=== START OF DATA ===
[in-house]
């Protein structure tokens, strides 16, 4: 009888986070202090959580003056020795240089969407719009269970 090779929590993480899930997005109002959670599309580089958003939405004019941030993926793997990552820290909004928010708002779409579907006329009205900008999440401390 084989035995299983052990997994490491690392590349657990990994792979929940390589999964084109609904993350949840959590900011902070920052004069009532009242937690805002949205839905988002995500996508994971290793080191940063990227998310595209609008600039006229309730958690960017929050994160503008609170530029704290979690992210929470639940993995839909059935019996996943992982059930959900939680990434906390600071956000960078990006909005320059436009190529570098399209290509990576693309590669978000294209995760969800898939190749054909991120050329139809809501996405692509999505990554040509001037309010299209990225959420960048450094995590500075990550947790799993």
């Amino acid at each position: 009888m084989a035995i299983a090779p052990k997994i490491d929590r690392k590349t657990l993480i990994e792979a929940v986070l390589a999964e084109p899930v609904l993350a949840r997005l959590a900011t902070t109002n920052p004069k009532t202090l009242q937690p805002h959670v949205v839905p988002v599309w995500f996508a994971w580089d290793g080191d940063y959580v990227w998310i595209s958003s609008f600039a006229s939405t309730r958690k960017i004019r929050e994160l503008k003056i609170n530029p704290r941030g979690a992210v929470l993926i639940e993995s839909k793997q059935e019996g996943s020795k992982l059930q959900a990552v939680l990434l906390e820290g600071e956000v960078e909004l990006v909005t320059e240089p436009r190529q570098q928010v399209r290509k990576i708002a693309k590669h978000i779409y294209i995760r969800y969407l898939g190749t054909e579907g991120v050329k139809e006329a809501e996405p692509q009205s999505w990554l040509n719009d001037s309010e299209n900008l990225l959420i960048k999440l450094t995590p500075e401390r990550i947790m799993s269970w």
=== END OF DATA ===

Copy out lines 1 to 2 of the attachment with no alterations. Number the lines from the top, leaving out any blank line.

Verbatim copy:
[in-house]
């Protein structure tokens, strides 16, 4: 009888986070202090959580003056020795240089969407719009269970 090779929590993480899930997005109002959670599309580089958003939405004019941030993926793997990552820290909004928010708002779409579907006329009205900008999440401390 084989035995299983052990997994490491690392590349657990990994792979929940390589999964084109609904993350949840959590900011902070920052004069009532009242937690805002949205839905988002995500996508994971290793080191940063990227998310595209609008600039006229309730958690960017929050994160503008609170530029704290979690992210929470639940993995839909059935019996996943992982059930959900939680990434906390600071956000960078990006909005320059436009190529570098399209290509990576693309590669978000294209995760969800898939190749054909991120050329139809809501996405692509999505990554040509001037309010299209990225959420960048450094995590500075990550947790799993």